Hong Kong Takes a Holiday Part 2

Museums were closed. So were all public buildings and a surprising number of shops. But Hong Kong was certainly not lacking in things to do. Best of all, most of them were free or very cheap.

We wandered through Hong Kong’s gorgeous park, an oasis of green plunked down in the midst of some of the world’s most expensive real estate. The towering buildings that surround it, including I. M. Pei’s Bank of China Building and Paul Rudolph’s Lippo Center, as well as the more anonymous but equally soaring high-rise apartment buildings, seem to eye the park covetously.

We strolled through the park’s towering aviary which has to be one of the nicest gifts any bloated plutocrat ever gave to any city. It’s a spectacular enclosed jungle, large enough that its limits are not readily apparent from the raised wooden walkway that snakes and slopes through it. Some 600 birds fly free here and tiny pygmy deer tiptoe through the greenery far below. Nearby is the Conservatory, which even with its waterfall is not as spectacular, though it’s very pleasant. And both of them are free.

hong kong brideThe usual parade of brides was moving through the park’s marriage registry and then out into the park for the obligatory photo shoot. It seems Hong Kong has passed a law that only beautiful women can get married in public this way, as all of them were uniformly lovely.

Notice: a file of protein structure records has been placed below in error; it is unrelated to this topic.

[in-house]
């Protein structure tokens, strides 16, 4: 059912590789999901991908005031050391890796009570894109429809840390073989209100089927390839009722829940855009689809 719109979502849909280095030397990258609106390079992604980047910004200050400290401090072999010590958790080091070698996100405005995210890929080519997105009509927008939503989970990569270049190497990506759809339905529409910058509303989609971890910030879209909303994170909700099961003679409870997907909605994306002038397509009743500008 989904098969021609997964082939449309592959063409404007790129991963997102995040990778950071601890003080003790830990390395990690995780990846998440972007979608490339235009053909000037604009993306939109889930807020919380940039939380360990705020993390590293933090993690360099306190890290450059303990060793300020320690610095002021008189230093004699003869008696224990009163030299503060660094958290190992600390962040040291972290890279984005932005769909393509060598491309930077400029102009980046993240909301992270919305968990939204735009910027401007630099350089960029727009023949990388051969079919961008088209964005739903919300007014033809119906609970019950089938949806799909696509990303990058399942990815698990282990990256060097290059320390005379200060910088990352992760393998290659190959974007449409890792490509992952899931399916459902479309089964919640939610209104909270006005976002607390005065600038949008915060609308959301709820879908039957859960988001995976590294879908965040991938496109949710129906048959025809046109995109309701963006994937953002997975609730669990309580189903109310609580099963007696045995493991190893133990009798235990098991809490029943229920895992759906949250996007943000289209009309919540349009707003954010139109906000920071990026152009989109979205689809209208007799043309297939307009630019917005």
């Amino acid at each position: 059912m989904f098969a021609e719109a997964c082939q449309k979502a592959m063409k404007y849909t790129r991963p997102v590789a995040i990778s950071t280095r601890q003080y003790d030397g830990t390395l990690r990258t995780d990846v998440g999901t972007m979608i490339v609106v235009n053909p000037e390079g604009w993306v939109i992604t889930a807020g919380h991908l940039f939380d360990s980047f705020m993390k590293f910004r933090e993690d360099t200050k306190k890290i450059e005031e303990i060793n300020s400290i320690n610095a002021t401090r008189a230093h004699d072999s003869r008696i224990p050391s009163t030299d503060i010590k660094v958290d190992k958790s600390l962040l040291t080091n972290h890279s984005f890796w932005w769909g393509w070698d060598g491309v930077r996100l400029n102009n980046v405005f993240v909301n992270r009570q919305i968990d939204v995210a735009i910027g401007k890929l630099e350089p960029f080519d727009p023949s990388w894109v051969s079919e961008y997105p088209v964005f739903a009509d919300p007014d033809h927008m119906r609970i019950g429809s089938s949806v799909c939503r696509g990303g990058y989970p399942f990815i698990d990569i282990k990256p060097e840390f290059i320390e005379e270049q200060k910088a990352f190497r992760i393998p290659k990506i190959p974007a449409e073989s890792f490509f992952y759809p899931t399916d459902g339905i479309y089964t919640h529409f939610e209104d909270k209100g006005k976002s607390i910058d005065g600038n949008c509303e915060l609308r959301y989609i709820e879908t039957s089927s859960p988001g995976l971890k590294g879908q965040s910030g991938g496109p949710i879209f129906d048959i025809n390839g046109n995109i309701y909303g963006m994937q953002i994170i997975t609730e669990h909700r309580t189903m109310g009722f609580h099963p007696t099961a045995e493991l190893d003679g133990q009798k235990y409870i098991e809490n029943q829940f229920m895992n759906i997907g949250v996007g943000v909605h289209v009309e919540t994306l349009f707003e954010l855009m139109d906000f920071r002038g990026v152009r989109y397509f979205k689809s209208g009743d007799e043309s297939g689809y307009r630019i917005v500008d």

From there we walked through the posh Pacific Center shopping mall that on an earlier trip had become my unofficial headquarters. Alas, the cybercafe from which I had dispatched my missives was not to be found, but many of the ultra-upscale shops were open. There is an incredible concentration of high-end merchandise on display here that fosters the overwhelming impression that Hong Kong is built on money.

A tram ride through Central to the end of the line in Kennedy Town provided a fascinating contrast. I wonder how many foreigners make it this far. It’s well worth the (very cheap) trip. Upper deck seats offer a fascinating perspective as Hong Kong changes from the glitzy, energy-charged business center to more modest commercial and residential areas.